This two-transistor schematic has the appearance of being straightforward enough, but it needs a crystal of under 20 MHz. The output tank is tuned to 6 times the frequency of the crystal. Also, crystals even of a particular frequency do differ markedly, you can't just plug in one of the desired frequency and expect it will work.

    EDIT I believe I misread what you seek. I see now that you already have the oscillator, and want to use its 100MHz sinewave to drive a modulator to generate an FM signal? Sorry, I can't help there.

    100MHz_FM.JPG
     
  11. Feb 16, 2019 at 8:06 AM #10

    Baluncore

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    I am afraid that circuit uses a discrete crystal, which is quite different to a crystal oscillator module.

    A crystal is a resonator with a very high Q, typically about 1 million. What can be done with a crystal is decided by the external circuit.

    A crystal oscillator module is designed to be extremely stable in frequency. Crystal oscillator modules have insufficient bandwidth, or external frequency adjustment, to allow audio FM modulation. Oscillator modules usually produce a clock signal, which is a rectangular wave with high harmonic content.

    A voltage controlled oscillator, VCO, is designed to be frequency modulated by an external voltage.

    A good engineer can design a crystal oscillator that dampens the high Q of a crystal, which can then be FM modulated. That makes a VCO and defeats the reason a high Q crystal was used in the first place.
    The circuit you provided uses that technique to generate an FM signal.
     
  12. Feb 17, 2019 at 12:24 AM #11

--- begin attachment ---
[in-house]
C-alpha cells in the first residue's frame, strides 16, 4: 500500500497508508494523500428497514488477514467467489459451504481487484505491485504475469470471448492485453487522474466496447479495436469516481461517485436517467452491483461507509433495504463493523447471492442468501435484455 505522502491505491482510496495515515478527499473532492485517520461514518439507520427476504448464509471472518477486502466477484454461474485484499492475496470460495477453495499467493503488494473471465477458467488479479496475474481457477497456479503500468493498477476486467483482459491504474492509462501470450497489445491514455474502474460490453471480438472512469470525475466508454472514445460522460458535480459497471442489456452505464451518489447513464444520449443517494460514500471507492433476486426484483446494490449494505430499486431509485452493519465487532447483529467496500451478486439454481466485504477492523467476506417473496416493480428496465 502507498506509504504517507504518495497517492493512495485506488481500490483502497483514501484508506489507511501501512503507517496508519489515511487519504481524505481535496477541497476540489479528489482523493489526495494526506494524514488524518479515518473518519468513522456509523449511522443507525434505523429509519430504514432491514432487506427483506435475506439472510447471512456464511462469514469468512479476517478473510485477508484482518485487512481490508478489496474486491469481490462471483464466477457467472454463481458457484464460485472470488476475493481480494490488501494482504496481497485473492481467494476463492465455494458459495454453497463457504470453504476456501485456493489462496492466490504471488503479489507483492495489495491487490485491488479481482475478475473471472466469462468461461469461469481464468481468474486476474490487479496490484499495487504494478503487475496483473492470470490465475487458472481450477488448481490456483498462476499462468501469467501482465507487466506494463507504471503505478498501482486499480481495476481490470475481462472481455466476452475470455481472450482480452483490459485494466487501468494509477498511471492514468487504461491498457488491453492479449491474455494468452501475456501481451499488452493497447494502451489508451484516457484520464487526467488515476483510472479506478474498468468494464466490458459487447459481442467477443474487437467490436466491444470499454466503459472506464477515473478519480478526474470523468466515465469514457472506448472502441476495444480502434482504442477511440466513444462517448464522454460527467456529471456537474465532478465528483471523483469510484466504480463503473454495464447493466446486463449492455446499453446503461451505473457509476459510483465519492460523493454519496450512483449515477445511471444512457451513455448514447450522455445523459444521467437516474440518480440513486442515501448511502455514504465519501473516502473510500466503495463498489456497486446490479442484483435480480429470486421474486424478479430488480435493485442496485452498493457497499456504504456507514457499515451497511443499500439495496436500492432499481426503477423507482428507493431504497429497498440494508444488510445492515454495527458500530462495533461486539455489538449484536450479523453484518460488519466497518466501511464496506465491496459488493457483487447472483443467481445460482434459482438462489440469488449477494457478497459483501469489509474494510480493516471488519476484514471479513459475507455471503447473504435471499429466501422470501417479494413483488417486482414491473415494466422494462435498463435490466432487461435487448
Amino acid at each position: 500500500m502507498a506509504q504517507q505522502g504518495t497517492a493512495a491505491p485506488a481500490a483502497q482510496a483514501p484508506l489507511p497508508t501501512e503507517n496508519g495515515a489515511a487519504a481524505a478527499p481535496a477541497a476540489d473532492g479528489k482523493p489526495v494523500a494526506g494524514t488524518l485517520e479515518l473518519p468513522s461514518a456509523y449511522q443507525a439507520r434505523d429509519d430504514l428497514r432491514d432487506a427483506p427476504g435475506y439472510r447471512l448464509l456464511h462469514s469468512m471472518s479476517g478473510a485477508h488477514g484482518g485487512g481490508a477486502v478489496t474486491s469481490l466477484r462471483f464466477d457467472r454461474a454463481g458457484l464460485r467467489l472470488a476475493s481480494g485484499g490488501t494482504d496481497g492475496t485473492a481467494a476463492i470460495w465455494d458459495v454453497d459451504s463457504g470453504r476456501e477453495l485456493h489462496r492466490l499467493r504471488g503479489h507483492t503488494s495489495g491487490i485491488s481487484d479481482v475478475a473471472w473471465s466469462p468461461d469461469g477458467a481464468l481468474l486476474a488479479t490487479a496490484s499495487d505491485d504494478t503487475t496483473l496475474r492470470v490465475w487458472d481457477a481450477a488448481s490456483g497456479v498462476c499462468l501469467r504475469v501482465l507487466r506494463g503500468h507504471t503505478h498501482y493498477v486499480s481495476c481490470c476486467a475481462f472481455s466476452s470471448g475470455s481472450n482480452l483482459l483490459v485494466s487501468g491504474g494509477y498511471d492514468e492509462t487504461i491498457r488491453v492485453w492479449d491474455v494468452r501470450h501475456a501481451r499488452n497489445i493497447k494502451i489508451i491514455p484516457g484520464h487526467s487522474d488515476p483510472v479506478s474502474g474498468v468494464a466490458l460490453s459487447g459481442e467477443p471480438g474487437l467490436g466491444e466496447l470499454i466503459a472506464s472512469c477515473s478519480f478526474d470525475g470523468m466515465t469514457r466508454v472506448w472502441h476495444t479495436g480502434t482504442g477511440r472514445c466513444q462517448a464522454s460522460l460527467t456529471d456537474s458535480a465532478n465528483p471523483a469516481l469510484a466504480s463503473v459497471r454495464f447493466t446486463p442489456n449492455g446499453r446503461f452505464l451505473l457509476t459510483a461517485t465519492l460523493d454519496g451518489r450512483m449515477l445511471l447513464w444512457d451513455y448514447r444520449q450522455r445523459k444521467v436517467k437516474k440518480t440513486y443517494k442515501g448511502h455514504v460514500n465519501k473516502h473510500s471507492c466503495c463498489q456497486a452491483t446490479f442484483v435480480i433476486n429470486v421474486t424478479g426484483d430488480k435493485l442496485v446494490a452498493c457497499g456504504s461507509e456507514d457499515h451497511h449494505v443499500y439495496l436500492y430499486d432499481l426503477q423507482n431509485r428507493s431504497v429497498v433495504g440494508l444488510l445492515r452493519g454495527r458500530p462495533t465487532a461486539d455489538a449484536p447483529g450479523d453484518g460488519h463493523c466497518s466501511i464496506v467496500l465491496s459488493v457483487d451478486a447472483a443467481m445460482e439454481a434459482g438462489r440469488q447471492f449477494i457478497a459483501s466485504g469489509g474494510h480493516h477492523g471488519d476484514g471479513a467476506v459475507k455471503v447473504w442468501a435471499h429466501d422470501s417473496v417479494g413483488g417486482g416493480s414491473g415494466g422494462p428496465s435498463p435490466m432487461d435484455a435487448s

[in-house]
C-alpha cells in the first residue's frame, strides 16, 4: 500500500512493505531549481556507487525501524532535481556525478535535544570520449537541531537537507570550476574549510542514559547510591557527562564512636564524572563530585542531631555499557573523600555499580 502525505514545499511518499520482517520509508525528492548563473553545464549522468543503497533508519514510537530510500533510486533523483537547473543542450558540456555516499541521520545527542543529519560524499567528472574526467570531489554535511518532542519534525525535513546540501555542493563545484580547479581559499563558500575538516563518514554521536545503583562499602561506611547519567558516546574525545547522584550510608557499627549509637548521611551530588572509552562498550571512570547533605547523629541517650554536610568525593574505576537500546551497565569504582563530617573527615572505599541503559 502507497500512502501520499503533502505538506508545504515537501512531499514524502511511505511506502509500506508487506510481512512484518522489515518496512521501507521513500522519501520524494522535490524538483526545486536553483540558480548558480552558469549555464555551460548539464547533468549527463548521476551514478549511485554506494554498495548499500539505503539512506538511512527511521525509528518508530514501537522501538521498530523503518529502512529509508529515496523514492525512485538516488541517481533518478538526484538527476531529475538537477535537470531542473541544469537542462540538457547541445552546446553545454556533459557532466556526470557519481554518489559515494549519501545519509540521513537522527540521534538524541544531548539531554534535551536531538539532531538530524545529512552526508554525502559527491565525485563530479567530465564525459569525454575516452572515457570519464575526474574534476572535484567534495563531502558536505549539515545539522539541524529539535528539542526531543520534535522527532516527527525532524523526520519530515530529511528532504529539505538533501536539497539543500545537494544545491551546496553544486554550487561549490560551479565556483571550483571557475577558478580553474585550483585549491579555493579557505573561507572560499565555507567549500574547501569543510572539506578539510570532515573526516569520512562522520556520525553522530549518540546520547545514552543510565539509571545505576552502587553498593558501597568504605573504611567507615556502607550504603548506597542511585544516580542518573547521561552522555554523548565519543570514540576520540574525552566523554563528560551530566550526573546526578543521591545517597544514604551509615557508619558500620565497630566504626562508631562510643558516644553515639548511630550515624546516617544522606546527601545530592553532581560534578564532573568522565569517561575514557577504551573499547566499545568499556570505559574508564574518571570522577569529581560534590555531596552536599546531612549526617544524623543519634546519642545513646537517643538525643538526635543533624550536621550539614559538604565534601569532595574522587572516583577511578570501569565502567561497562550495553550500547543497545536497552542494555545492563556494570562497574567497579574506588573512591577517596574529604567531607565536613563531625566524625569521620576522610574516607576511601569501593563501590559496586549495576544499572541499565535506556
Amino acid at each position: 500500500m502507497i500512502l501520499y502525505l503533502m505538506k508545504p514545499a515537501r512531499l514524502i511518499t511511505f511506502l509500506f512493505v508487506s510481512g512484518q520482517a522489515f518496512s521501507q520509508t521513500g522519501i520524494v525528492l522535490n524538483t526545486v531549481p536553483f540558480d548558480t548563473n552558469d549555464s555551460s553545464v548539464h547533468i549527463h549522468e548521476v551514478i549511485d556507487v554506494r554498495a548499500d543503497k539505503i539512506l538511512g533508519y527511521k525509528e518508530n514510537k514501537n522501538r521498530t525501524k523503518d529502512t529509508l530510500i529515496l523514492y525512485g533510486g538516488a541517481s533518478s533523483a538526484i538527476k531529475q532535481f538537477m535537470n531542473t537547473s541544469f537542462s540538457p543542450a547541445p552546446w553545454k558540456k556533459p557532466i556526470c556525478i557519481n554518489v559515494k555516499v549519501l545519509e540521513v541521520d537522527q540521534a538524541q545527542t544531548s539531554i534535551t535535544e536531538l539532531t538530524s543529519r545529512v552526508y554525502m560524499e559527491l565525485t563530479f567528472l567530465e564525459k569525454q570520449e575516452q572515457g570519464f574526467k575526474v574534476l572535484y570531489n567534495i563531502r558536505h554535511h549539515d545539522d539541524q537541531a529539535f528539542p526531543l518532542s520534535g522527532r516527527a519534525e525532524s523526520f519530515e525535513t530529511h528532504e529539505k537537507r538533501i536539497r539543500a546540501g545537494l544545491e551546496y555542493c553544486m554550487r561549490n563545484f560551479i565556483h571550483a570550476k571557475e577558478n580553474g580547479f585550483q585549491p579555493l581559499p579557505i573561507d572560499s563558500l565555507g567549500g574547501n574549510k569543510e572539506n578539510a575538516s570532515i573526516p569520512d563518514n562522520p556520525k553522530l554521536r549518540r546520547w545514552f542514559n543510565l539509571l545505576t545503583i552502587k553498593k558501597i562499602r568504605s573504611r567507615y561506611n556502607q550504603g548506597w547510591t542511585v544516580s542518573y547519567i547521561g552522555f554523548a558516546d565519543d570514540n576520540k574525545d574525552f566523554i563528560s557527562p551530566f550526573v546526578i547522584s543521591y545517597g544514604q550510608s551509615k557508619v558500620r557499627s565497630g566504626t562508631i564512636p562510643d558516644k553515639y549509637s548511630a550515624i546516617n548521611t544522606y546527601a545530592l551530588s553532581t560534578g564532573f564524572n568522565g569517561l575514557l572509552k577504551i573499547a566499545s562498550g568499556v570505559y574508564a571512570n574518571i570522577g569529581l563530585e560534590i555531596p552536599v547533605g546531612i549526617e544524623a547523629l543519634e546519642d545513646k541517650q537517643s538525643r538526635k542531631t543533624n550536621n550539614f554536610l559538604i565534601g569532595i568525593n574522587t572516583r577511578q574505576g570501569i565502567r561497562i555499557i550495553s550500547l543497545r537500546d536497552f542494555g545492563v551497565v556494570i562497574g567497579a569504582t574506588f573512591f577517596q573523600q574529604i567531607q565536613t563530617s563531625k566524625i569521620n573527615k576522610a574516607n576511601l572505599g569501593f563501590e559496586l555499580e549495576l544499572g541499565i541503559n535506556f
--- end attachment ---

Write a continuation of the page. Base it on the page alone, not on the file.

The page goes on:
davenn

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    As is common with many posts on PF, there is a severe lack of info given by the OP


    That is true, but I see no specific mention of a crystal oscillator module.

    The OP states a 100MHz crystal oscillator which could mean several things

    @David lopez it is well past time that you actually state what you have at the moment
    photo(s) would be great, part numbers would be helpful as well if not visible in the photo(s)


    Dave
     
  13. Feb 17, 2019 at 7:39 AM #12

    sophiecentaur

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    Absolutely. Not long ago, we (impoverished experimenters) didn't have frequency synthesisers and it was common practice to modify a VHF AM Transceiver by pulling the frequency of the driver crystal with an audio signal, using a varactor diode. In my very brief craze with Amateur Radio, I used one (can't remember the make or model) and I also offset the IF frequency so that I could use the AM receiver as a slope detecting FM receiver. As I remember, the crystal was fairly low frequency (say 10MHz) and that signal was multiplied up to the 2m frequency band this multiplication also increased the frequency deviation to a useable amount. Not tuneable but a few different frequencies were selectable with a 'turret tuner' style switch.
     
  14. Feb 17, 2019 at 11:14 AM #13

    NascentOxygen

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    Yes, immediately I posted that circuit I realised I was actually not answering the poster's exact question. But since his question doesn't have a good answer I left my post hoping it might prompt a re-appraisal of his quest. OP might settle for building a simple VHF transmitter that does use a crystal oscillator, just not his crystal oscillator.